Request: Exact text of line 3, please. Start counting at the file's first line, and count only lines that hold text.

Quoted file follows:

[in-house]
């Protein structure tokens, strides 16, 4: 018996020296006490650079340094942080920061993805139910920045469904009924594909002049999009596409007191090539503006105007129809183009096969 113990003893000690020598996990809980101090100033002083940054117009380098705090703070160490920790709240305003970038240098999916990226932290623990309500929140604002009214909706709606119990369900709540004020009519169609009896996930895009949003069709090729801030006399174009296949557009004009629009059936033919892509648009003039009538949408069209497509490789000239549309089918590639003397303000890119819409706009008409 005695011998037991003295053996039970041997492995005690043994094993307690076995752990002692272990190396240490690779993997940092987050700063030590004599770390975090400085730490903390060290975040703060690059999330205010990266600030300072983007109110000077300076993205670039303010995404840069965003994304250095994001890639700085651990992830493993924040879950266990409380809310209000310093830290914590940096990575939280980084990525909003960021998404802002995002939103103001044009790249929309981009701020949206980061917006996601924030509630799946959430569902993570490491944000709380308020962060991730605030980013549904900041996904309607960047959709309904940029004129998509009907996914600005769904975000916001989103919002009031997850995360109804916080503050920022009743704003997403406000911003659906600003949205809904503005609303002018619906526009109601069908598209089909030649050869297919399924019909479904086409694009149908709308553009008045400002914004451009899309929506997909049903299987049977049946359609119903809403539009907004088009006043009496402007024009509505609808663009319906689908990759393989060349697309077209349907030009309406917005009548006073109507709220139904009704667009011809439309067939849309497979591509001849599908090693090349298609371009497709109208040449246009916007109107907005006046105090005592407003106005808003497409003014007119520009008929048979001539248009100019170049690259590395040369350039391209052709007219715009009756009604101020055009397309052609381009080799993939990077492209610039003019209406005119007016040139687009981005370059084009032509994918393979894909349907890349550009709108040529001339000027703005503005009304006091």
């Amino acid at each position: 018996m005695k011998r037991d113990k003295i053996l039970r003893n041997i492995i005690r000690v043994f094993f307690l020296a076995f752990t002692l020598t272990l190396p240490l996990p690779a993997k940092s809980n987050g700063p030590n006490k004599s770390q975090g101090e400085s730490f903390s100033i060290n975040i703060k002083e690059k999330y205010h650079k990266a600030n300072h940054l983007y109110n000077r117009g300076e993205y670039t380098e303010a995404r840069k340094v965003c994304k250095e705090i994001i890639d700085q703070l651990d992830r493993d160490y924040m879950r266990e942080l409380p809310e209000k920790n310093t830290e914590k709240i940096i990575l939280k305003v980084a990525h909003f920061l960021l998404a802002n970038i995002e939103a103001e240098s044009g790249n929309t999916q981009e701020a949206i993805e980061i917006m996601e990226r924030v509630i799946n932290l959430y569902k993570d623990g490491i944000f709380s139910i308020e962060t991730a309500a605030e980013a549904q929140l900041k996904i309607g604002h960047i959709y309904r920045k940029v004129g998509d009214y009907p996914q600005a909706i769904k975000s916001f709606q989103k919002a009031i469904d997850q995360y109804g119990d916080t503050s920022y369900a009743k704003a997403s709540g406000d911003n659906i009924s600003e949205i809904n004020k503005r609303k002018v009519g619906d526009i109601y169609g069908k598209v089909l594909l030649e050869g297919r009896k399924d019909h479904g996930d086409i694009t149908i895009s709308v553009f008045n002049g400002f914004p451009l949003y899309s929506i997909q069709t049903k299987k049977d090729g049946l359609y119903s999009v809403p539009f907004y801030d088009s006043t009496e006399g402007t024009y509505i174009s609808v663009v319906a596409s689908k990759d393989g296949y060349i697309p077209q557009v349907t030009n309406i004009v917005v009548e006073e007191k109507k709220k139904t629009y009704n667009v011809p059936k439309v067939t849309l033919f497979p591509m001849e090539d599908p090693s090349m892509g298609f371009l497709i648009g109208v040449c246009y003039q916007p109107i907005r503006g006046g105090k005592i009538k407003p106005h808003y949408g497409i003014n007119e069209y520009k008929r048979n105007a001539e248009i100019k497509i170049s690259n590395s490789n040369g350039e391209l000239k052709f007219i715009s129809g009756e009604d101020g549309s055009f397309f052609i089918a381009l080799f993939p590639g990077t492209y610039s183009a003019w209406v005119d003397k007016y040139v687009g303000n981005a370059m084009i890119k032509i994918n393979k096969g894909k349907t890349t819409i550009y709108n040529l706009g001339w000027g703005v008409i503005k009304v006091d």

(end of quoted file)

């Amino acid at each position: 018996m005695k011998r037991d113990k003295i053996l039970r003893n041997i492995i005690r000690v043994f094993f307690l020296a076995f752990t002692l020598t272990l190396p240490l996990p690779a993997k940092s809980n987050g700063p030590n006490k004599s770390q975090g101090e400085s730490f903390s100033i060290n975040i703060k002083e690059k999330y205010h650079k990266a600030n300072h940054l983007y109110n000077r117009g300076e993205y670039t380098e303010a995404r840069k340094v965003c994304k250095e705090i994001i890639d700085q703070l651990d992830r493993d160490y924040m879950r266990e942080l409380p809310e209000k920790n310093t830290e914590k709240i940096i990575l939280k305003v980084a990525h909003f920061l960021l998404a802002n970038i995002e939103a103001e240098s044009g790249n929309t999916q981009e701020a949206i993805e980061i917006m996601e990226r924030v509630i799946n932290l959430y569902k993570d623990g490491i944000f709380s139910i308020e962060t991730a309500a605030e980013a549904q929140l900041k996904i309607g604002h960047i959709y309904r920045k940029v004129g998509d009214y009907p996914q600005a909706i769904k975000s916001f709606q989103k919002a009031i469904d997850q995360y109804g119990d916080t503050s920022y369900a009743k704003a997403s709540g406000d911003n659906i009924s600003e949205i809904n004020k503005r609303k002018v009519g619906d526009i109601y169609g069908k598209v089909l594909l030649e050869g297919r009896k399924d019909h479904g996930d086409i694009t149908i895009s709308v553009f008045n002049g400002f914004p451009l949003y899309s929506i997909q069709t049903k299987k049977d090729g049946l359609y119903s999009v809403p539009f907004y801030d088009s006043t009496e006399g402007t024009y509505i174009s609808v663009v319906a596409s689908k990759d393989g296949y060349i697309p077209q557009v349907t030009n309406i004009v917005v009548e006073e007191k109507k709220k139904t629009y009704n667009v011809p059936k439309v067939t849309l033919f497979p591509m001849e090539d599908p090693s090349m892509g298609f371009l497709i648009g109208v040449c246009y003039q916007p109107i907005r503006g006046g105090k005592i009538k407003p106005h808003y949408g497409i003014n007119e069209y520009k008929r048979n105007a001539e248009i100019k497509i170049s690259n590395s490789n040369g350039e391209l000239k052709f007219i715009s129809g009756e009604d101020g549309s055009f397309f052609i089918a381009l080799f993939p590639g990077t492209y610039s183009a003019w209406v005119d003397k007016y040139v687009g303000n981005a370059m084009i890119k032509i994918n393979k096969g894909k349907t890349t819409i550009y709108n040529l706009g001339w000027g703005v008409i503005k009304v006091d």